File this under late to the party: I had not heard of Euell Gibbons atall until talking to someone about forager-with-a-blog Rohan Anderson. I missed a post last year from the great Wildwood, and one from Cold Splinters or else I would have been better informed.
Euell became an authority on living off the land (not in a survivalist sense, more nature lover and philosopher), by foraging and collecting stems, tubors, nuts, sap, leaves and berries that can be eaten. Have just started reading his breakthrough book Stalking The Wild Asparagus. Unlike the Nearings of Good Life fame Gibbons does not insist on eating everything raw - bounty may be cooked or jellied or fried and prepared in various ways.
“We live in a vastly complex society which has been able to provide us with a multitude of material things, and this is good, but people are beginning to suspect we have paid a high spiritual price for our plenty.” -- Euell GibbonsHis Stalking books (Stalking the Blue-Eyed Scallop, Stalking the Healthful Herbs, Stalking the Good Life) were all published after he was already 50 years of age, but he became just as well known for his later Grape Nuts cereal ads as his writing. "Tastes like wild chicory!" "Did you know you can eat a pine cone!".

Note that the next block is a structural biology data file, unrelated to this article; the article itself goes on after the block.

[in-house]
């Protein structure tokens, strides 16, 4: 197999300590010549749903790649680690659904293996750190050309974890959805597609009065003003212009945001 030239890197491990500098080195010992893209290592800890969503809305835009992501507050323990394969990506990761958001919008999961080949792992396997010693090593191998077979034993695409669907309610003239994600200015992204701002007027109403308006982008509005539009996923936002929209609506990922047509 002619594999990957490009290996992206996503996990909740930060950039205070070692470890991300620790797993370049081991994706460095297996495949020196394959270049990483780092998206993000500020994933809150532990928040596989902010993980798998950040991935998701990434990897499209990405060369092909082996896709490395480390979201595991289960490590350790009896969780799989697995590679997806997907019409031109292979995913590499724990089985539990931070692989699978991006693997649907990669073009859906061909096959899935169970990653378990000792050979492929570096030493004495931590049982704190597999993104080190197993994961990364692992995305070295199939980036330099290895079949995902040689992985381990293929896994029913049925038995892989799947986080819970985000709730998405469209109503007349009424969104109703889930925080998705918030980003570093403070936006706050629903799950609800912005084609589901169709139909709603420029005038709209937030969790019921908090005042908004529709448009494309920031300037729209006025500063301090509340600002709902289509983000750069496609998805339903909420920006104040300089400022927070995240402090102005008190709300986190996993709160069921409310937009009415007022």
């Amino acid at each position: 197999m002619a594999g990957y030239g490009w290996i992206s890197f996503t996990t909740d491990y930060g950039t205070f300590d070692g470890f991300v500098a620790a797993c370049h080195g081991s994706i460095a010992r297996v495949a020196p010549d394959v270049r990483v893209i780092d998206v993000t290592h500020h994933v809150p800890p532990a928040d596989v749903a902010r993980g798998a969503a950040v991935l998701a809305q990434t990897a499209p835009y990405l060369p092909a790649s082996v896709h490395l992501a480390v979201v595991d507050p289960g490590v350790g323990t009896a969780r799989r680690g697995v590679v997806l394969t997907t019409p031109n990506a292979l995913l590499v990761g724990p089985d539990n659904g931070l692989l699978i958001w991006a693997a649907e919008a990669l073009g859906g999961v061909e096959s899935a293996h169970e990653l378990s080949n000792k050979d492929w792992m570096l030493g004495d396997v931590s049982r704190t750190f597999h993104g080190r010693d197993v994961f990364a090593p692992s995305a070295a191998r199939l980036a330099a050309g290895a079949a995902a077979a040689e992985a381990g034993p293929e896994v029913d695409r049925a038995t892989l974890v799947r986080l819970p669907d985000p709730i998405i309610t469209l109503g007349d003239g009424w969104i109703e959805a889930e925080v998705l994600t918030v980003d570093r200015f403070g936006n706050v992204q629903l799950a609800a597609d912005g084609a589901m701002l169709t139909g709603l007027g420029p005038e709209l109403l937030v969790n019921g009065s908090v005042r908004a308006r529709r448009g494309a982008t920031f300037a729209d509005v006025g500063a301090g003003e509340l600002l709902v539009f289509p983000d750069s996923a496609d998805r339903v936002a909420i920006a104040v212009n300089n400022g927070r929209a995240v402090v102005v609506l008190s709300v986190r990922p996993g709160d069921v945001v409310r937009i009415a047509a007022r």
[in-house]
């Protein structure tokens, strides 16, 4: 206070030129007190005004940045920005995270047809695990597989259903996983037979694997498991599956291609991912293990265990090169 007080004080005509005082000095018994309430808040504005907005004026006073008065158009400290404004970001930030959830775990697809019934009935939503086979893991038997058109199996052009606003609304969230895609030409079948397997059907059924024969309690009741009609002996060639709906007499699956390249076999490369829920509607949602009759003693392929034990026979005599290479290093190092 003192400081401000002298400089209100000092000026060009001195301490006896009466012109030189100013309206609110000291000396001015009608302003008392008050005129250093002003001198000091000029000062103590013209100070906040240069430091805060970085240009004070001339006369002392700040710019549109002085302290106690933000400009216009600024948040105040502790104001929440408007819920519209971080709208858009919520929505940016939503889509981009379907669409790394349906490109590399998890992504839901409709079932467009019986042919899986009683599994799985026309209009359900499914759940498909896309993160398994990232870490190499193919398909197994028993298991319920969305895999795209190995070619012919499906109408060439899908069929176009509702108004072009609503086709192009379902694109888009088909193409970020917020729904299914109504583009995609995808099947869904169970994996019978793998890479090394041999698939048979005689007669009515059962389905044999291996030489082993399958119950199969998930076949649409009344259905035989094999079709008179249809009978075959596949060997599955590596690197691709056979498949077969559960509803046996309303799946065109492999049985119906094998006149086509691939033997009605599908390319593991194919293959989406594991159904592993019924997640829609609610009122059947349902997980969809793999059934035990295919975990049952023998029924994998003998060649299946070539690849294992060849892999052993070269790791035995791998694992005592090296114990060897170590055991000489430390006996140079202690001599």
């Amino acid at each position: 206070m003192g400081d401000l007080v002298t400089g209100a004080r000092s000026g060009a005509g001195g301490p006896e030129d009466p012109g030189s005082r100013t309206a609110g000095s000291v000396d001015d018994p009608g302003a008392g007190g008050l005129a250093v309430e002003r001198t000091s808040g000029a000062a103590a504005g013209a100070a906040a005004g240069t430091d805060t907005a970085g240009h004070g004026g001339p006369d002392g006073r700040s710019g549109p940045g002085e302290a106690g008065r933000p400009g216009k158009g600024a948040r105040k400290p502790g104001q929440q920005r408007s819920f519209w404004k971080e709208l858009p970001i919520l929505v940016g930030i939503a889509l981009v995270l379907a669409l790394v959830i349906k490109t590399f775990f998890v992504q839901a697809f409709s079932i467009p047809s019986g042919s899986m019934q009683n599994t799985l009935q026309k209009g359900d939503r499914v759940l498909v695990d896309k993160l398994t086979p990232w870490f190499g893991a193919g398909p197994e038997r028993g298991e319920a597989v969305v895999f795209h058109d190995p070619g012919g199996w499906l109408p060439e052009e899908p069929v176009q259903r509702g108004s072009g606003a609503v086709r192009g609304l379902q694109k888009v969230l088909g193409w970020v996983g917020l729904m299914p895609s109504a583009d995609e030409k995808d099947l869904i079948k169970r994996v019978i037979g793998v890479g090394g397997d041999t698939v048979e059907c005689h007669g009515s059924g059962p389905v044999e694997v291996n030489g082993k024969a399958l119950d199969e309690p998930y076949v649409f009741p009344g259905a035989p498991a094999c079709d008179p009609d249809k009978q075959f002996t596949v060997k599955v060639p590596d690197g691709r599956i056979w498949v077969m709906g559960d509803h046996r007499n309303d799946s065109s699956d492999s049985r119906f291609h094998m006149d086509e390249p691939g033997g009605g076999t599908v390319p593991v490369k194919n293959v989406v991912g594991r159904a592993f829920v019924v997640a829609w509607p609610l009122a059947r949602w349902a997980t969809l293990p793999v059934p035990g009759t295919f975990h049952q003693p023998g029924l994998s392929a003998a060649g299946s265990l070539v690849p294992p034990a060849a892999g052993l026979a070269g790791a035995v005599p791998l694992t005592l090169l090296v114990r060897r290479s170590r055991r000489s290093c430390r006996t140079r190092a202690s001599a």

There used to be a drawing on the old Grape Nuts boxes about how they were made. How overcooked bread was ground up in a coffee grinder, especially in the American West to make "cereal" - Anyone have that image?